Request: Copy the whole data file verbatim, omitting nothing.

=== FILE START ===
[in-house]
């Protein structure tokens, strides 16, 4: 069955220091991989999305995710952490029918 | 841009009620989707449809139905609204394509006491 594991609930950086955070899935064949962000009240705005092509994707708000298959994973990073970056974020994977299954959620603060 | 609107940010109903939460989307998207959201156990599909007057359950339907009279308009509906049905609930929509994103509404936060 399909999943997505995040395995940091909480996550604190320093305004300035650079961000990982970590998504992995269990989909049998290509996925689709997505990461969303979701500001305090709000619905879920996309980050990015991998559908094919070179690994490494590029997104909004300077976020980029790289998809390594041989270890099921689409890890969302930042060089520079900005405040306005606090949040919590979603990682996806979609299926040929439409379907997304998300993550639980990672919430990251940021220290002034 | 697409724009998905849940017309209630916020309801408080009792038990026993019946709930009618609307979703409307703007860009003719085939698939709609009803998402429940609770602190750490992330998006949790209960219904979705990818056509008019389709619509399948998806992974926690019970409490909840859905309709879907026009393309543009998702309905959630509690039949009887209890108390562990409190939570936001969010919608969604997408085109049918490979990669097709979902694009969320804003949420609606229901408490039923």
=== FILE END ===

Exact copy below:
[in-house]
């Protein structure tokens, strides 16, 4: 069955220091991989999305995710952490029918 | 841009009620989707449809139905609204394509006491 594991609930950086955070899935064949962000009240705005092509994707708000298959994973990073970056974020994977299954959620603060 | 609107940010109903939460989307998207959201156990599909007057359950339907009279308009509906049905609930929509994103509404936060 399909999943997505995040395995940091909480996550604190320093305004300035650079961000990982970590998504992995269990989909049998290509996925689709997505990461969303979701500001305090709000619905879920996309980050990015991998559908094919070179690994490494590029997104909004300077976020980029790289998809390594041989270890099921689409890890969302930042060089520079900005405040306005606090949040919590979603990682996806979609299926040929439409379907997304998300993550639980990672919430990251940021220290002034 | 697409724009998905849940017309209630916020309801408080009792038990026993019946709930009618609307979703409307703007860009003719085939698939709609009803998402429940609770602190750490992330998006949790209960219904979705990818056509008019389709619509399948998806992974926690019970409490909840859905309709879907026009393309543009998702309905959630509690039949009887209890108390562990409190939570936001969010919608969604997408085109049918490979990669097709979902694009969320804003949420609606229901408490039923």